UN Report Expresses Concern Over Protection of Vulnerable Children in Morocco

It is great to see that the UN is urging Morocco to support unwed mothers and to consider adoption as a viable option, along with kinship and foster/kefala/guardianship.  The UN notes that Moroccan children are vulnerable to be taken into domestic servitude, without stronger measures in place.  

Source: http://www.moroccoworldnews.com/2014/09/140434/un-report-expresses-concern-over-protection-of-vulnerable-children-in-morocco/

By Colin Kilkelly

timthumb.php In particular, the committee is concerned that article 490 of the Moroccan Criminal Code punishes sexual relations outside marriage, resulting in dozens of babies being abandoned every day in the country.

The committee also expressed deep concern at the stigmatization and social rejection of single mothers in Morocco, of whom one third are adolescents. It also expressed concern over the serious consequences of this social rejection for their children, many of whom do not have identification documents or birth certificates, resulting in them having no legal existence.

The Committee’s report urged the Moroccan government to repeal article 490 and to provide unmarried mothers with support to enable them to take care of their children. It also called on the government to protect the rights of pregnant teenagers, adolescent mothers, and their children.

Read more.

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UNICEF’s Unethical War Against International Adoption

Source: http://ethicsalarms.com

Unicef%20no%2006-27-2013 There are few things more harmful than a trusted organization associated with good will and good deeds that uses its influence irresponsibly, and there are few organizations with more accumulated trust than UNICEF, the United Nations organization dedicated to children’s rights, safety and welfare. That UNICEF could be promoting policies that actually harms children seems too awful to contemplate, but that appears to be what is occurring. The problem is that most people have grown up thinking of the organization as the epitome of international virtue. UNICEF doing something that hurts kids? Impossible. Since the group’s impressive moral authority seems to be focused in an unethical direction, the damage it can do before public opinion turns is substantial.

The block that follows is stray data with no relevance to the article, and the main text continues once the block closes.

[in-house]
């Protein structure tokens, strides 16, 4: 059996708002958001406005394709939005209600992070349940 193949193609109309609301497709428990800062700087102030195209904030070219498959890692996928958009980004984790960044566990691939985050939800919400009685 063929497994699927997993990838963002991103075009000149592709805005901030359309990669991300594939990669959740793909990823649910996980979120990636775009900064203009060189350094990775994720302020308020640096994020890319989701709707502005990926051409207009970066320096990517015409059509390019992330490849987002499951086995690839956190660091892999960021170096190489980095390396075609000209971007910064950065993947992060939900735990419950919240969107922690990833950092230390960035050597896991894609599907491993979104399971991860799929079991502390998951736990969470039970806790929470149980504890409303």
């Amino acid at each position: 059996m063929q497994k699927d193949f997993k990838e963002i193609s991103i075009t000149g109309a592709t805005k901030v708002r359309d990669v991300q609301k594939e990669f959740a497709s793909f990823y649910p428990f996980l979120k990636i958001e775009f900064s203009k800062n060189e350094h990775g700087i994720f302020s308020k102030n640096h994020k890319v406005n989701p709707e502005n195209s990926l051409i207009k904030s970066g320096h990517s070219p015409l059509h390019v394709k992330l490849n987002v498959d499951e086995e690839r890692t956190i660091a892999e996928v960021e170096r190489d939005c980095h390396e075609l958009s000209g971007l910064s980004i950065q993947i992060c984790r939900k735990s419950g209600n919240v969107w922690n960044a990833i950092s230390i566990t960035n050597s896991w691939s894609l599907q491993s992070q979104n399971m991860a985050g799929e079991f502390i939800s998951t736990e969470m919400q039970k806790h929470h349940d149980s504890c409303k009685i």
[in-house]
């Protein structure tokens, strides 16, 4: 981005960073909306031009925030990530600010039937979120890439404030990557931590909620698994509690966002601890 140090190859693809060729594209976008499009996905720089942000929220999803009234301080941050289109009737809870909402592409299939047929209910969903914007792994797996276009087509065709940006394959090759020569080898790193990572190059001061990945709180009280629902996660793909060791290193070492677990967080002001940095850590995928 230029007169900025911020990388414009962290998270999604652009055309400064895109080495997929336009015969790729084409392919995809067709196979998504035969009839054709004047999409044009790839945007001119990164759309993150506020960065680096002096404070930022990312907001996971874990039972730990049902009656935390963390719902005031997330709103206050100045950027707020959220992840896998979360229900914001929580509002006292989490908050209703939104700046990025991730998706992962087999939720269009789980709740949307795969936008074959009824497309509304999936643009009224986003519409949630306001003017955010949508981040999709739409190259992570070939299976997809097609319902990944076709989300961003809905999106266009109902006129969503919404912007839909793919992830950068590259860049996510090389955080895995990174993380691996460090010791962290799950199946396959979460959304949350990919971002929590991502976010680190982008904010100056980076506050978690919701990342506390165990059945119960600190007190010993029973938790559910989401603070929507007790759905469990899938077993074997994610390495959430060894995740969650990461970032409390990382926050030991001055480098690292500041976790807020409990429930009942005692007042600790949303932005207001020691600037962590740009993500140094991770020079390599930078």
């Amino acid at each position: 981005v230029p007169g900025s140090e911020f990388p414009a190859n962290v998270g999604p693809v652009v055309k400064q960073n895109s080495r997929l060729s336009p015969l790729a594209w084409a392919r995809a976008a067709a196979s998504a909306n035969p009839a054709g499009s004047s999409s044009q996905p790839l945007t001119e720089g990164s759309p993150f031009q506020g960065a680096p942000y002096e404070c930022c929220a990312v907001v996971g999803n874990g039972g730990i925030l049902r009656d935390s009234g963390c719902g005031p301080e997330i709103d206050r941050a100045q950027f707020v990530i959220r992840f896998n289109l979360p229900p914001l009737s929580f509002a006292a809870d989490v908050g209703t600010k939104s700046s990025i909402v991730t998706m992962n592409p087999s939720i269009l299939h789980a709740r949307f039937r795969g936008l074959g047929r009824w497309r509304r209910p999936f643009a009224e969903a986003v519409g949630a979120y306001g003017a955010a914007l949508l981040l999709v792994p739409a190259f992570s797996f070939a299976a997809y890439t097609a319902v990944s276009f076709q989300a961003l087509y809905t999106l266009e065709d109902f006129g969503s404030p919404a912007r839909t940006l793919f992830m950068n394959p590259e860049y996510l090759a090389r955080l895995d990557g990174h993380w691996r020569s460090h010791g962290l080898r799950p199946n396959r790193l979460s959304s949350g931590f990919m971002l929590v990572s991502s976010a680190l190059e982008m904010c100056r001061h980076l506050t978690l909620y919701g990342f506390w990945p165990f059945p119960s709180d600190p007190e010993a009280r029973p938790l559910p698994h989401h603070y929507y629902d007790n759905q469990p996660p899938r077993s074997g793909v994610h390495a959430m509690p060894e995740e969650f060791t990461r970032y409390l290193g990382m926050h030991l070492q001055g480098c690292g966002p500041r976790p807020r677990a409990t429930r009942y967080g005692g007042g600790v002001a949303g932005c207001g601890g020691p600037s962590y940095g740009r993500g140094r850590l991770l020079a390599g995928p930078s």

U.N. Urges Morocco Crackdown on Child Labor

w460 The U.N. children’s fund on Thursday called for "major mobilization" in Morocco against the phenomenon of child labor after a young house maid died from burns in the southern coastal resort of Agadir.

The Moroccan teenager died after suffering serious burns to her hands and face, an NGO said on Tuesday, adding that her employer is in police custody.

The case "relates to a girl, aged between 15 and 17, who worked as the house maid of a couple and who died on Sunday," said Omar el-Kindi, president of the NGO Insaf, confirming media reports.

"This drama adds to a series of similar terrible events," UNICEF said on Thursday.

It recalled its "strong condemnation of child labor" and urged "major mobilization for an end to this phenomenon of ‘little maids.’"

"We consider young girls doing domestic work to be one of the worst forms of child exploitation," said Morocco’s UNICEF representative, Aloys Kamuragiye.

Last November, Human Rights Watch called on Moroccan authorities to put an end to the recruitment and exploitation of child domestic workers.

It said girls as young eight were being recruited as maids, frequently beaten, verbally abused and sometimes refused adequate food by their employers.

A bill outlawing the employment of minors as domestic workers has been proposed but not yet been voted through parliament.

"The draft law on domestic labor could offer a beginning in legal protection to end children working as maids," the UNICEF statement said, and encouraged "the government and parliament to speed up its adoption."

The U.N. body also urged Moroccans themselves to change the practice. Reports say that between 60,000 and 80,000 young girls work as maids in the north African country.

Source: naharnet.com

United Nations World Food Day

This year Joint Council is participating in the United Nations World Food Day on October 16, 2012. As part of our contribution and desire to raise awareness of worldwide hunger and nutrition, Joint Council is designing and distributing placemats, with an international food theme. We would like to personalize the placemats by asking children to describe the food of the country from which they were adopted: anything from food facts, trivia, or even favorite dish of their native country. This will not only raise awareness of international hunger and proper nutrition, but also make the project personal by showcasing some of the adopted children we advocate for.

If you could pass this request along, and send any response with the age and country of the child noted to partners@jointcoucil.org we would greatly appreciate it. We would ask for all response by August 15, 2012.

Also, if you have families who are interested in participating or getting involved, World Food Day is offering a poster contest for children ages 5 to 17. The deadline for the poster is September 30, 2012. To view the details, click here.

Thank you for your participation and help in advance.

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